Will the first words out of your mouth tomorrow morning be “Rabbit, rabbit, rabbit?” It is a popular superstition to do so on the first day of the month. We can’t remember when we first heard about it, but it was many decades ago. Why did this practice come to be? Are rabbits supposed to be lucky? A bit of research turned up the following:
“Rabbit rabbit rabbit” is one variant of a common British superstition which states that a person should say or repeat the word “rabbit” or “rabbits”, or say the phrase “white rabbits”, or some combination of these elements, out loud upon waking on the first day of the month, because doing so will ensure good luck for the duration of that month. Today, it is a frequent tradition in many English-speaking countries.
The exact origin of the superstition is unknown, though it was recorded in Notes and Queries as being said by children in 1909:
“My two daughters are in the habit of saying ‘Rabbits!’ on the first day of each month. The word must be spoken aloud, and be the first word said in the month. It brings luck for that month. Other children, I find, use the same formula.”
In response to this note another contributor said that his daughter believed that the outcome would be a present, and that the word must be spoken up the chimney to be most effective; another pointed out that the word rabbit was often used in expletives, and suggested that the superstition may be a survival of the ancient belief in swearing as a means of avoiding evil.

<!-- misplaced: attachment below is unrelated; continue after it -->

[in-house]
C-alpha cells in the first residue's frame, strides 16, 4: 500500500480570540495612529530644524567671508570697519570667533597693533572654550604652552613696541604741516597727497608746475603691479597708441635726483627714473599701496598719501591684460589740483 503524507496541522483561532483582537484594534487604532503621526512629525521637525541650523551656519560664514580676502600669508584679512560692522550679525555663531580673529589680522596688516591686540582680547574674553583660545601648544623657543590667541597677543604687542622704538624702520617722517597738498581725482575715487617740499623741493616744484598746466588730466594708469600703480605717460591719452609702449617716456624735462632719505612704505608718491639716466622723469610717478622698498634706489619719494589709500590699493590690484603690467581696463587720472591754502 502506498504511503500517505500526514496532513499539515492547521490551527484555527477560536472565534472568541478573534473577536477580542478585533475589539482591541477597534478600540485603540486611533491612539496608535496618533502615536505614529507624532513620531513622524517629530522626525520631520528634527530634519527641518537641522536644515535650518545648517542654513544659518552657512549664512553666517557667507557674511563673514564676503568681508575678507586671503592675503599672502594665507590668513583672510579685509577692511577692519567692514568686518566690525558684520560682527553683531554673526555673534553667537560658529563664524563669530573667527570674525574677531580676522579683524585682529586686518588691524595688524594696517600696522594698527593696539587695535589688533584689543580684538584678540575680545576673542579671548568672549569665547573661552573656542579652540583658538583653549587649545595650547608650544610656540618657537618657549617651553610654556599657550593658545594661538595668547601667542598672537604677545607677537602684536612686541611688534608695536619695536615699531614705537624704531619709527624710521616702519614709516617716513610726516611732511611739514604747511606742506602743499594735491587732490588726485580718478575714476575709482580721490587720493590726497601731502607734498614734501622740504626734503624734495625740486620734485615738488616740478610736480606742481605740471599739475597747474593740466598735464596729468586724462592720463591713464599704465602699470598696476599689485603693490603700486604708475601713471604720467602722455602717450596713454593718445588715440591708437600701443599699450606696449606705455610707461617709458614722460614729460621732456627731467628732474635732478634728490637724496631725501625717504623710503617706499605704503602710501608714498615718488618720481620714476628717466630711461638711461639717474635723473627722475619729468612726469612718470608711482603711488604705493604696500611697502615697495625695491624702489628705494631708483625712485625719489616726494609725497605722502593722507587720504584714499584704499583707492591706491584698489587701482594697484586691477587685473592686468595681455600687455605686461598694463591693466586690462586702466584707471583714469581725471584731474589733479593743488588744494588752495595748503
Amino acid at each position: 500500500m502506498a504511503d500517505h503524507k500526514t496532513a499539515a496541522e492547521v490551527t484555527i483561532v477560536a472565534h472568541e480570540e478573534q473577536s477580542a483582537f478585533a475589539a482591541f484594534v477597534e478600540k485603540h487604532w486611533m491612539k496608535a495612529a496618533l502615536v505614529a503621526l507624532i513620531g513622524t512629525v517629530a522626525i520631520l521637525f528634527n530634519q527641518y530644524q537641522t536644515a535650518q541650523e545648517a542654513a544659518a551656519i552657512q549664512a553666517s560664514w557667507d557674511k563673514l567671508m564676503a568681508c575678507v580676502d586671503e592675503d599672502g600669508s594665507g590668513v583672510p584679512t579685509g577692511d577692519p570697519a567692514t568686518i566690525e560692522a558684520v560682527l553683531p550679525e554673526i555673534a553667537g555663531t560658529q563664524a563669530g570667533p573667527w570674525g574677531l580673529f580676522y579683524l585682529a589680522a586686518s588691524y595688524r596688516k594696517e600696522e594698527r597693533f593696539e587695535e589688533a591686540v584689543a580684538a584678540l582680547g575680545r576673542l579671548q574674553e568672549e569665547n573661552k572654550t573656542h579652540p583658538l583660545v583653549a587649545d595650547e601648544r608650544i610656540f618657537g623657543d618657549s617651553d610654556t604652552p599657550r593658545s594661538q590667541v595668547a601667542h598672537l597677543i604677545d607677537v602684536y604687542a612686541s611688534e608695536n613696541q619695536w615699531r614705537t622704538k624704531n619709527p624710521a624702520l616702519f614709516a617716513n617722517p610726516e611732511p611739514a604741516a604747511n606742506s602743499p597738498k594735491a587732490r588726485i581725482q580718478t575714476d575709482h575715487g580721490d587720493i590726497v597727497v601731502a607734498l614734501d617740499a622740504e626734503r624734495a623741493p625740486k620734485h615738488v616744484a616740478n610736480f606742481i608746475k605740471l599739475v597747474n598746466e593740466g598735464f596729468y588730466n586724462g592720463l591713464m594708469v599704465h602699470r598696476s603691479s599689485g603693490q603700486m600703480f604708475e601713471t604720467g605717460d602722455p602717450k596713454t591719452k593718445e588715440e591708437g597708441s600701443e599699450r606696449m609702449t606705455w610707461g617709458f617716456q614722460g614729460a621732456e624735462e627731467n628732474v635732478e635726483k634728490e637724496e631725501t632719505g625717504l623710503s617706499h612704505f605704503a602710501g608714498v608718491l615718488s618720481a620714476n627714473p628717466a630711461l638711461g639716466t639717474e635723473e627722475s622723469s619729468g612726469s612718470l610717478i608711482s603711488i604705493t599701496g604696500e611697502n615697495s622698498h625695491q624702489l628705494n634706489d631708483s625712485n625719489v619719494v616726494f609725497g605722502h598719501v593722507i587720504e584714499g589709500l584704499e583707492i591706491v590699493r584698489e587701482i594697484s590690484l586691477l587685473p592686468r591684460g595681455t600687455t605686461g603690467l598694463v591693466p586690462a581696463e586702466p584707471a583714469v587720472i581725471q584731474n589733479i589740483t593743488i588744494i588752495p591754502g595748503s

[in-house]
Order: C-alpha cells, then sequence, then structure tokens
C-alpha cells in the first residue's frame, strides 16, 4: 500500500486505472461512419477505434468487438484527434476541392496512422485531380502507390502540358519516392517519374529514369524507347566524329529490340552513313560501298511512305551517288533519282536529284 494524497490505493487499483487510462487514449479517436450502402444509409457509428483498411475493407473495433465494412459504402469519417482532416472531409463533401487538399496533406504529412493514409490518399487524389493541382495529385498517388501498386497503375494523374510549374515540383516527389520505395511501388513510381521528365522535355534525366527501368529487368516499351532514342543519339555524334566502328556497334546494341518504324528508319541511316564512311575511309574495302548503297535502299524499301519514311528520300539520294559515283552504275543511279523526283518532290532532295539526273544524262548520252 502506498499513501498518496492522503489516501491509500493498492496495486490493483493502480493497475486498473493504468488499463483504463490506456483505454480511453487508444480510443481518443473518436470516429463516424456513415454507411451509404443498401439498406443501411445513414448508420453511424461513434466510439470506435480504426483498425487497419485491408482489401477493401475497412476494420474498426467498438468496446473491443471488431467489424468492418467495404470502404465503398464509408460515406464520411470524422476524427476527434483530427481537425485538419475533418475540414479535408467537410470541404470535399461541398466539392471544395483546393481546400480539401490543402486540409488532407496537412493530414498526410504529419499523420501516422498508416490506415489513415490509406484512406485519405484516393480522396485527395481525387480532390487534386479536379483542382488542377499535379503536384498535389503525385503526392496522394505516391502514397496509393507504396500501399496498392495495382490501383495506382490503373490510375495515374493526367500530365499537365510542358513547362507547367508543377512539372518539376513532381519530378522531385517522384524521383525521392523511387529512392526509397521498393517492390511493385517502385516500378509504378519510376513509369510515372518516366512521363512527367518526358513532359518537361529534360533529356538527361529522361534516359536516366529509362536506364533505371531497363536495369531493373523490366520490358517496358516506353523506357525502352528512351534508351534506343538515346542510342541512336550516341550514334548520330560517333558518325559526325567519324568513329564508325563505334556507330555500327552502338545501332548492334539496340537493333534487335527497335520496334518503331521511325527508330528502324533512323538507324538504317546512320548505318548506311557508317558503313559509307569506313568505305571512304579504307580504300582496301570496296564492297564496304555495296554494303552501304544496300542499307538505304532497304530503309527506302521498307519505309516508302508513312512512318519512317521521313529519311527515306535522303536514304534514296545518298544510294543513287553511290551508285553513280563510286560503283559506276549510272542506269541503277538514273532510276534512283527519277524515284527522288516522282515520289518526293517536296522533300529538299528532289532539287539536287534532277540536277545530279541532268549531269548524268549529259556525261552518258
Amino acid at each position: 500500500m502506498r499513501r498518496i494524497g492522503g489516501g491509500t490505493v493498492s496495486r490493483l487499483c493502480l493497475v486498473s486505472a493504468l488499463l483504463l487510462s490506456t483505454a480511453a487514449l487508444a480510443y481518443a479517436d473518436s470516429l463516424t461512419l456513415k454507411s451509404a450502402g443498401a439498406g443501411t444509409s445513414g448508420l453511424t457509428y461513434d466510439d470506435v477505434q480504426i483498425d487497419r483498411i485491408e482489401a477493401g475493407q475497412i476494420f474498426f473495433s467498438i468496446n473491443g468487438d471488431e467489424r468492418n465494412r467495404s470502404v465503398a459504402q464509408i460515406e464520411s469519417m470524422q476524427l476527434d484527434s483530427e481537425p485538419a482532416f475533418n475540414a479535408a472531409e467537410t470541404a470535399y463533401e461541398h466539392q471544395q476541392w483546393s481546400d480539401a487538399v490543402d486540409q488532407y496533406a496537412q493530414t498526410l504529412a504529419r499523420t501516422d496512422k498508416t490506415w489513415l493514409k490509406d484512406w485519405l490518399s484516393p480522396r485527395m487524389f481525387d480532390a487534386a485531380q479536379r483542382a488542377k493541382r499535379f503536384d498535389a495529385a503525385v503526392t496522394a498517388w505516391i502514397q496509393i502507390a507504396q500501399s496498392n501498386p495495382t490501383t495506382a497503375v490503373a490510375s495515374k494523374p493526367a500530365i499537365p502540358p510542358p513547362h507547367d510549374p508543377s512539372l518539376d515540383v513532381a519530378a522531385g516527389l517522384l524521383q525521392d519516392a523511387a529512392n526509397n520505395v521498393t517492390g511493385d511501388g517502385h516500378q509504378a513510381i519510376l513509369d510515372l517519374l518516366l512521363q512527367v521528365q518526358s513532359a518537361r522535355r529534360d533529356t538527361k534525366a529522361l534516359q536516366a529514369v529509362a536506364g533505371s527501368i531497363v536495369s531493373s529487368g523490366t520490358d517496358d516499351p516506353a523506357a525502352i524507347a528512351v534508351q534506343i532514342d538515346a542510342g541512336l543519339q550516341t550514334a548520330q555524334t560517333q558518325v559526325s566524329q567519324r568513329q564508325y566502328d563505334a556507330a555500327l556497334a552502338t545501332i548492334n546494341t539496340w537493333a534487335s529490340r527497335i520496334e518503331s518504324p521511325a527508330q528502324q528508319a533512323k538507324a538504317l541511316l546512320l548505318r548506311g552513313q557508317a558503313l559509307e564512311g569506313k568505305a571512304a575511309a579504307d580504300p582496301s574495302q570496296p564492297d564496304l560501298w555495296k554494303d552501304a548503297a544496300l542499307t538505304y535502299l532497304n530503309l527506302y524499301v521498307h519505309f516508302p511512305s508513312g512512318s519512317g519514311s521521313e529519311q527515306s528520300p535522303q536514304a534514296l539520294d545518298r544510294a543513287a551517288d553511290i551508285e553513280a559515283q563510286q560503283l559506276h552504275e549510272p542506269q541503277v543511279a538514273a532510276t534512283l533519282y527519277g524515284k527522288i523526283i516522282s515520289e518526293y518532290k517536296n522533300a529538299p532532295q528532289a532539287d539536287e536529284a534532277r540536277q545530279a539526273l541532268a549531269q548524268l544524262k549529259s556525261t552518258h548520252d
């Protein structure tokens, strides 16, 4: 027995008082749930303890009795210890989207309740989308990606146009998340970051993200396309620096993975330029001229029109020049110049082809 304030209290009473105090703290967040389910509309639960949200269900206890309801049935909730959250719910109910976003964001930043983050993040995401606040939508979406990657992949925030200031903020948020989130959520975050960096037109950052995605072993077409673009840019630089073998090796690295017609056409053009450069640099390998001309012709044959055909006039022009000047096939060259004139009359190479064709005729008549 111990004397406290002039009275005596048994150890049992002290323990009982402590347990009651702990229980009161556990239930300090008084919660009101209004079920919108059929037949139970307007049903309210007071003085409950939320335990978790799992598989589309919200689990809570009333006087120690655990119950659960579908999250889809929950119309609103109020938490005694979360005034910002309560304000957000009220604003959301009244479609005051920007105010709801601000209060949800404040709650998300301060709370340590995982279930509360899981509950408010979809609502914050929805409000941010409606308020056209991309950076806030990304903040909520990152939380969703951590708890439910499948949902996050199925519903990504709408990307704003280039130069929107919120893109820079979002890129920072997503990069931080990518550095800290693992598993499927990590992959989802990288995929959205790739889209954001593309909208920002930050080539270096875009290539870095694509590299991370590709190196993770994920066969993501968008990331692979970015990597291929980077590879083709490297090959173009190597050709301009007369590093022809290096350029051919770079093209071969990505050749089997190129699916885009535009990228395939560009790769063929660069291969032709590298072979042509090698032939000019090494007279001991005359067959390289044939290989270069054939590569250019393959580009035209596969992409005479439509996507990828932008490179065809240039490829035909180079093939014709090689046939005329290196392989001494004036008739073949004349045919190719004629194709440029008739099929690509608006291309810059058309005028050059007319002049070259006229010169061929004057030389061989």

It appeared in a work of fiction in 1922:
“Why,” the man in the brown hat laughed at him, “I thought everybody knew ‘Rabbit, rabbit, rabbit.’ If you say ‘Rabbit, rabbit, rabbit’—three times, just like that—first thing in the morning on the first of the month, even before you say your prayers, you’ll get a present before the end of the month.”
Today it has spread to many English-speaking countries and in the United States the tradition is common in New England, in particular in Massachusetts and Vermont, although, like all folklore, determining its exact area of distribution is difficult. The superstition may be related to the broader belief in the rabbit or hare being a “lucky” animal, as exhibited in the practice of carrying a rabbit’s foot for luck.
During the mid-1990s, U.S. children’s cable channel Nickelodeon helped popularize the superstition in the United States as part of its “Nick Days”, where during commercial breaks it would show an ad about the significance of the current date, whether it be an actual holiday, a largely-uncelebrated unofficial holiday, or a made-up day if nothing else is going on that specific day. (The latter would be identified as a “Nickelodeon holiday”.) Nickelodeon would promote the last day of each month as “Rabbit Rabbit Day” and to remind kids to say it the next day, unless the last day of that specific month was an actual holiday, such as Halloween and New Year’s Eve. This practice stopped by the late 1990s.
Photo courtesy of House Rabbit Society